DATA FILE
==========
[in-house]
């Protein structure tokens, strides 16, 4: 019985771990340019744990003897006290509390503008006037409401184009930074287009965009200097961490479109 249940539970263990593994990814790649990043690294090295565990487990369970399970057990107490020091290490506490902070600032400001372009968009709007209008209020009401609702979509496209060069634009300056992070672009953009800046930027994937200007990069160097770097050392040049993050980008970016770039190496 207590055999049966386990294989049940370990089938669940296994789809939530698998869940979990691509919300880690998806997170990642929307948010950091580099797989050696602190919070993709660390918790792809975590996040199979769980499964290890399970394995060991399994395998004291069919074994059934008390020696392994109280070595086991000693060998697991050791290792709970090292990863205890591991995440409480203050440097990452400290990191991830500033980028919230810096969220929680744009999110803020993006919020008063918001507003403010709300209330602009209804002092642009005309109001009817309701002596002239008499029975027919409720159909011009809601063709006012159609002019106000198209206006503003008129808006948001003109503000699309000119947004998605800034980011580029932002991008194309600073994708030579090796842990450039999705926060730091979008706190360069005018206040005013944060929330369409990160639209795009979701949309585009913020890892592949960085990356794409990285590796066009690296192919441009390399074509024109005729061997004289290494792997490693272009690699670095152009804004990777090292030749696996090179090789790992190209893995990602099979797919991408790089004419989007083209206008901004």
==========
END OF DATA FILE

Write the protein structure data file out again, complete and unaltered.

[in-house]
């Protein structure tokens, strides 16, 4: 019985771990340019744990003897006290509390503008006037409401184009930074287009965009200097961490479109 249940539970263990593994990814790649990043690294090295565990487990369970399970057990107490020091290490506490902070600032400001372009968009709007209008209020009401609702979509496209060069634009300056992070672009953009800046930027994937200007990069160097770097050392040049993050980008970016770039190496 207590055999049966386990294989049940370990089938669940296994789809939530698998869940979990691509919300880690998806997170990642929307948010950091580099797989050696602190919070993709660390918790792809975590996040199979769980499964290890399970394995060991399994395998004291069919074994059934008390020696392994109280070595086991000693060998697991050791290792709970090292990863205890591991995440409480203050440097990452400290990191991830500033980028919230810096969220929680744009999110803020993006919020008063918001507003403010709300209330602009209804002092642009005309109001009817309701002596002239008499029975027919409720159909011009809601063709006012159609002019106000198209206006503003008129808006948001003109503000699309000119947004998605800034980011580029932002991008194309600073994708030579090796842990450039999705926060730091979008706190360069005018206040005013944060929330369409990160639209795009979701949309585009913020890892592949960085990356794409990285590796066009690296192919441009390399074509024109005729061997004289290494792997490693272009690699670095152009804004990777090292030749696996090179090789790992190209893995990602099979797919991408790089004419989007083209206008901004």